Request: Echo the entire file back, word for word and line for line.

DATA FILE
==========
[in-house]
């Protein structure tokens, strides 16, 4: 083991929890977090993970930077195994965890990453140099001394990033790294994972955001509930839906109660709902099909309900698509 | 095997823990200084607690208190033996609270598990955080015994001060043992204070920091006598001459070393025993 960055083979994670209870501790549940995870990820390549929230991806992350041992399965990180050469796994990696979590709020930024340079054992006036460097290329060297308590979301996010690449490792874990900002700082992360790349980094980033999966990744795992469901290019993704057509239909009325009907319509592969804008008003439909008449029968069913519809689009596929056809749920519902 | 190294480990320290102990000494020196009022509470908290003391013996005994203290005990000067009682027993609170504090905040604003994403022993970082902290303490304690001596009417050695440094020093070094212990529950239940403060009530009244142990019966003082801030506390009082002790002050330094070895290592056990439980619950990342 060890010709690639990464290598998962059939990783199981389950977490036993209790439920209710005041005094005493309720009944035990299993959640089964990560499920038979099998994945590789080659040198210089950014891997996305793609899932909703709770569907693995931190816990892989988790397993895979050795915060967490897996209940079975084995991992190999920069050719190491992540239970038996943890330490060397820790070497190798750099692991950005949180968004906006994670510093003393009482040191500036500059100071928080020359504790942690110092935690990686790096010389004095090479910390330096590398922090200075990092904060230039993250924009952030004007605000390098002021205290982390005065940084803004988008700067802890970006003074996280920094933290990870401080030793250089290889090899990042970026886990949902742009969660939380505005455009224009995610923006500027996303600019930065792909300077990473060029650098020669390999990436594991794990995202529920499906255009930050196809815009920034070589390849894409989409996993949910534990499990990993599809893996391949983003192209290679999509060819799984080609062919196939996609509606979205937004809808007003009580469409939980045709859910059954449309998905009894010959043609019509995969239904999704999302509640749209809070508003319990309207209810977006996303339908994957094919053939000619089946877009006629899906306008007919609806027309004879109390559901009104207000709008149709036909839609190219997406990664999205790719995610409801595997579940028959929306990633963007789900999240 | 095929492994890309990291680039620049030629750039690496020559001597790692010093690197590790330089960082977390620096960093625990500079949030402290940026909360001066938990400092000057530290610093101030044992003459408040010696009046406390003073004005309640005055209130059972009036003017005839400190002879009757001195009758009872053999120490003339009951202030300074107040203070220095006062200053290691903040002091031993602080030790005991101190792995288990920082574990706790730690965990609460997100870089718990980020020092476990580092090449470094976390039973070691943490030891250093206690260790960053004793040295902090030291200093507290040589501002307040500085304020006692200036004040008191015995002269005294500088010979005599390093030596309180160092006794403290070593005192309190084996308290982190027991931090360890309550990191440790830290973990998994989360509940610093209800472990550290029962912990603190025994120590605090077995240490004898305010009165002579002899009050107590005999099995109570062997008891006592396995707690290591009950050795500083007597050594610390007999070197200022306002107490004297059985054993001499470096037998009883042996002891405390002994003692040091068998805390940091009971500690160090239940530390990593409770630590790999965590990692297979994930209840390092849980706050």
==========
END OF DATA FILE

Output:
[in-house]
């Protein structure tokens, strides 16, 4: 083991929890977090993970930077195994965890990453140099001394990033790294994972955001509930839906109660709902099909309900698509 | 095997823990200084607690208190033996609270598990955080015994001060043992204070920091006598001459070393025993 960055083979994670209870501790549940995870990820390549929230991806992350041992399965990180050469796994990696979590709020930024340079054992006036460097290329060297308590979301996010690449490792874990900002700082992360790349980094980033999966990744795992469901290019993704057509239909009325009907319509592969804008008003439909008449029968069913519809689009596929056809749920519902 | 190294480990320290102990000494020196009022509470908290003391013996005994203290005990000067009682027993609170504090905040604003994403022993970082902290303490304690001596009417050695440094020093070094212990529950239940403060009530009244142990019966003082801030506390009082002790002050330094070895290592056990439980619950990342 060890010709690639990464290598998962059939990783199981389950977490036993209790439920209710005041005094005493309720009944035990299993959640089964990560499920038979099998994945590789080659040198210089950014891997996305793609899932909703709770569907693995931190816990892989988790397993895979050795915060967490897996209940079975084995991992190999920069050719190491992540239970038996943890330490060397820790070497190798750099692991950005949180968004906006994670510093003393009482040191500036500059100071928080020359504790942690110092935690990686790096010389004095090479910390330096590398922090200075990092904060230039993250924009952030004007605000390098002021205290982390005065940084803004988008700067802890970006003074996280920094933290990870401080030793250089290889090899990042970026886990949902742009969660939380505005455009224009995610923006500027996303600019930065792909300077990473060029650098020669390999990436594991794990995202529920499906255009930050196809815009920034070589390849894409989409996993949910534990499990990993599809893996391949983003192209290679999509060819799984080609062919196939996609509606979205937004809808007003009580469409939980045709859910059954449309998905009894010959043609019509995969239904999704999302509640749209809070508003319990309207209810977006996303339908994957094919053939000619089946877009006629899906306008007919609806027309004879109390559901009104207000709008149709036909839609190219997406990664999205790719995610409801595997579940028959929306990633963007789900999240 | 095929492994890309990291680039620049030629750039690496020559001597790692010093690197590790330089960082977390620096960093625990500079949030402290940026909360001066938990400092000057530290610093101030044992003459408040010696009046406390003073004005309640005055209130059972009036003017005839400190002879009757001195009758009872053999120490003339009951202030300074107040203070220095006062200053290691903040002091031993602080030790005991101190792995288990920082574990706790730690965990609460997100870089718990980020020092476990580092090449470094976390039973070691943490030891250093206690260790960053004793040295902090030291200093507290040589501002307040500085304020006692200036004040008191015995002269005294500088010979005599390093030596309180160092006794403290070593005192309190084996308290982190027991931090360890309550990191440790830290973990998994989360509940610093209800472990550290029962912990603190025994120590605090077995240490004898305010009165002579002899009050107590005999099995109570062997008891006592396995707690290591009950050795500083007597050594610390007999070197200022306002107490004297059985054993001499470096037998009883042996002891405390002994003692040091068998805390940091009971500690160090239940530390990593409770630590790999965590990692297979994930209840390092849980706050």